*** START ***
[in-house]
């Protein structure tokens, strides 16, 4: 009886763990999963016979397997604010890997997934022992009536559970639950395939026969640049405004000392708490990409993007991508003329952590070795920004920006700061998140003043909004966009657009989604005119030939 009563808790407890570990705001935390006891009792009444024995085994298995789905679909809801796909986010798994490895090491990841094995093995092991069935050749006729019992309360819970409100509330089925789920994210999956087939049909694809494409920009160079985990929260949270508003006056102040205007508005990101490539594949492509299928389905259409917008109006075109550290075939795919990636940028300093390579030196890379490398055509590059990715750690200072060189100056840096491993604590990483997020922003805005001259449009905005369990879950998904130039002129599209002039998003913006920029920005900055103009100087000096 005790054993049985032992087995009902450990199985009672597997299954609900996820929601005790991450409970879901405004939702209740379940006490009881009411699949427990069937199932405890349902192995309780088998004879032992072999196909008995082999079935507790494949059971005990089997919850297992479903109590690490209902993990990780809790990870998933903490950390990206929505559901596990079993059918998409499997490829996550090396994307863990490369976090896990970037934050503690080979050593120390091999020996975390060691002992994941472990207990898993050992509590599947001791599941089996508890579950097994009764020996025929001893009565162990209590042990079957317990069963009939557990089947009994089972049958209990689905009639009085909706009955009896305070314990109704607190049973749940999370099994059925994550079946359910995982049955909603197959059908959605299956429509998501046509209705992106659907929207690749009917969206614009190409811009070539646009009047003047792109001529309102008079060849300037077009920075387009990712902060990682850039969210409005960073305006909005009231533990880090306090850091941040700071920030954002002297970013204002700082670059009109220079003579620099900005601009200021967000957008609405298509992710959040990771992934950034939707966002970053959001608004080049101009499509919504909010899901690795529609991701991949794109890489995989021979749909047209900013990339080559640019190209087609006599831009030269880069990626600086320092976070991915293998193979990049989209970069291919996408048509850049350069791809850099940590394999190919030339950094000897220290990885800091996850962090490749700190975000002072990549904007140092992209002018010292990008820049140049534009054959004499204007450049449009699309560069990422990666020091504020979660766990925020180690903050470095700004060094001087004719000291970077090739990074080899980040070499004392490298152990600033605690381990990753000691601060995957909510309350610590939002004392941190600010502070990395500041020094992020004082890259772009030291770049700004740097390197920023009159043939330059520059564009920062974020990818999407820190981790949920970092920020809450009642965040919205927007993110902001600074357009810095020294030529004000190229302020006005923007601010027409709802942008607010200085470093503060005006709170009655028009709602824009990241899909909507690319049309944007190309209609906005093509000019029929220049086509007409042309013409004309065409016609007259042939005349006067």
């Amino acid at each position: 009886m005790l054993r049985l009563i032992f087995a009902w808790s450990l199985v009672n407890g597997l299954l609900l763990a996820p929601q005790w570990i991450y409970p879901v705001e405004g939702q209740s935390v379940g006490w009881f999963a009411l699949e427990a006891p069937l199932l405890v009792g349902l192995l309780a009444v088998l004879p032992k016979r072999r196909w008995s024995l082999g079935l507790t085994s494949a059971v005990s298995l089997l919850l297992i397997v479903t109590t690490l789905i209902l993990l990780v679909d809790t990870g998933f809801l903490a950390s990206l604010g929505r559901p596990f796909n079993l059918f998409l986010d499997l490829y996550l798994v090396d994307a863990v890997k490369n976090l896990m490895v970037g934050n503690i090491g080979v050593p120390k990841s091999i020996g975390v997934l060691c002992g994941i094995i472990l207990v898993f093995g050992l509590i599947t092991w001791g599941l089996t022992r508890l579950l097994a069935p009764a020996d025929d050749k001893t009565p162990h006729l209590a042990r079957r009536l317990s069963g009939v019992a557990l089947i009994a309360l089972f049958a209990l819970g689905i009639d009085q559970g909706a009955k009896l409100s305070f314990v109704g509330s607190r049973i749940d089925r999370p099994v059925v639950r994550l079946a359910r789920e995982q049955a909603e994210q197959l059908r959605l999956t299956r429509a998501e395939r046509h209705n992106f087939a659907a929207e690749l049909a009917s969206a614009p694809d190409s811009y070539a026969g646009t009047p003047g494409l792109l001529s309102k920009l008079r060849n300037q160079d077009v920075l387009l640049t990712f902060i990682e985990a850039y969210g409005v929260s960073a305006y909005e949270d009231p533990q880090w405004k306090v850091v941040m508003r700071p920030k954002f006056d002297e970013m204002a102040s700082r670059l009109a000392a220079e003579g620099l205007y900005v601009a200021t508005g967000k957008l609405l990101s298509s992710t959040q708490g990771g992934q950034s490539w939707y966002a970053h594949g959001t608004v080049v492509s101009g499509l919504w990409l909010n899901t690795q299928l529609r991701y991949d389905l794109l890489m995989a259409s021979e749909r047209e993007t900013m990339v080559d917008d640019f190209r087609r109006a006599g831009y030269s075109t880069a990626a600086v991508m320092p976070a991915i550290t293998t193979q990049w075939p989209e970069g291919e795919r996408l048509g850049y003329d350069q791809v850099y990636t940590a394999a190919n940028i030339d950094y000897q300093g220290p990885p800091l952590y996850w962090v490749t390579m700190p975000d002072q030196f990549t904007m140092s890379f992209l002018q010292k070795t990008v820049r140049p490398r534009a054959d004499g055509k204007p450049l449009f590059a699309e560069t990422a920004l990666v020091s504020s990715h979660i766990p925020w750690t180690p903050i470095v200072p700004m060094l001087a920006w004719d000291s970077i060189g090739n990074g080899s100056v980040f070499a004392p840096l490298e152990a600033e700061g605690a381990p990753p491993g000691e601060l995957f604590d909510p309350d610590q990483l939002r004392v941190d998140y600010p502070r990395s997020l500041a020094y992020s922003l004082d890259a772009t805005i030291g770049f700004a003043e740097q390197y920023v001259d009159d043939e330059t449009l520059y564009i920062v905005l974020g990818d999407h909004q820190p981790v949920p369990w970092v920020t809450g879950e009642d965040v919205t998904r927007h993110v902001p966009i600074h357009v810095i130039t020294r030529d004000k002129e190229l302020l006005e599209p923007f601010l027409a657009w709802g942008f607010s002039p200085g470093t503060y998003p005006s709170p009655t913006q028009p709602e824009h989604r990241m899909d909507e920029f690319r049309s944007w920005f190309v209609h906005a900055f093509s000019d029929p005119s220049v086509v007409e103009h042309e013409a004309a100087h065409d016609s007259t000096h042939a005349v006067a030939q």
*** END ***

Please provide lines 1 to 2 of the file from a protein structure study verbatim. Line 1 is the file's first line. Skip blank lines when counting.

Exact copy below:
[in-house]
């Protein structure tokens, strides 16, 4: 009886763990999963016979397997604010890997997934022992009536559970639950395939026969640049405004000392708490990409993007991508003329952590070795920004920006700061998140003043909004966009657009989604005119030939 009563808790407890570990705001935390006891009792009444024995085994298995789905679909809801796909986010798994490895090491990841094995093995092991069935050749006729019992309360819970409100509330089925789920994210999956087939049909694809494409920009160079985990929260949270508003006056102040205007508005990101490539594949492509299928389905259409917008109006075109550290075939795919990636940028300093390579030196890379490398055509590059990715750690200072060189100056840096491993604590990483997020922003805005001259449009905005369990879950998904130039002129599209002039998003913006920029920005900055103009100087000096 005790054993049985032992087995009902450990199985009672597997299954609900996820929601005790991450409970879901405004939702209740379940006490009881009411699949427990069937199932405890349902192995309780088998004879032992072999196909008995082999079935507790494949059971005990089997919850297992479903109590690490209902993990990780809790990870998933903490950390990206929505559901596990079993059918998409499997490829996550090396994307863990490369976090896990970037934050503690080979050593120390091999020996975390060691002992994941472990207990898993050992509590599947001791599941089996508890579950097994009764020996025929001893009565162990209590042990079957317990069963009939557990089947009994089972049958209990689905009639009085909706009955009896305070314990109704607190049973749940999370099994059925994550079946359910995982049955909603197959059908959605299956429509998501046509209705992106659907929207690749009917969206614009190409811009070539646009009047003047792109001529309102008079060849300037077009920075387009990712902060990682850039969210409005960073305006909005009231533990880090306090850091941040700071920030954002002297970013204002700082670059009109220079003579620099900005601009200021967000957008609405298509992710959040990771992934950034939707966002970053959001608004080049101009499509919504909010899901690795529609991701991949794109890489995989021979749909047209900013990339080559640019190209087609006599831009030269880069990626600086320092976070991915293998193979990049989209970069291919996408048509850049350069791809850099940590394999190919030339950094000897220290990885800091996850962090490749700190975000002072990549904007140092992209002018010292990008820049140049534009054959004499204007450049449009699309560069990422990666020091504020979660766990925020180690903050470095700004060094001087004719000291970077090739990074080899980040070499004392490298152990600033605690381990990753000691601060995957909510309350610590939002004392941190600010502070990395500041020094992020004082890259772009030291770049700004740097390197920023009159043939330059520059564009920062974020990818999407820190981790949920970092920020809450009642965040919205927007993110902001600074357009810095020294030529004000190229302020006005923007601010027409709802942008607010200085470093503060005006709170009655028009709602824009990241899909909507690319049309944007190309209609906005093509000019029929220049086509007409042309013409004309065409016609007259042939005349006067």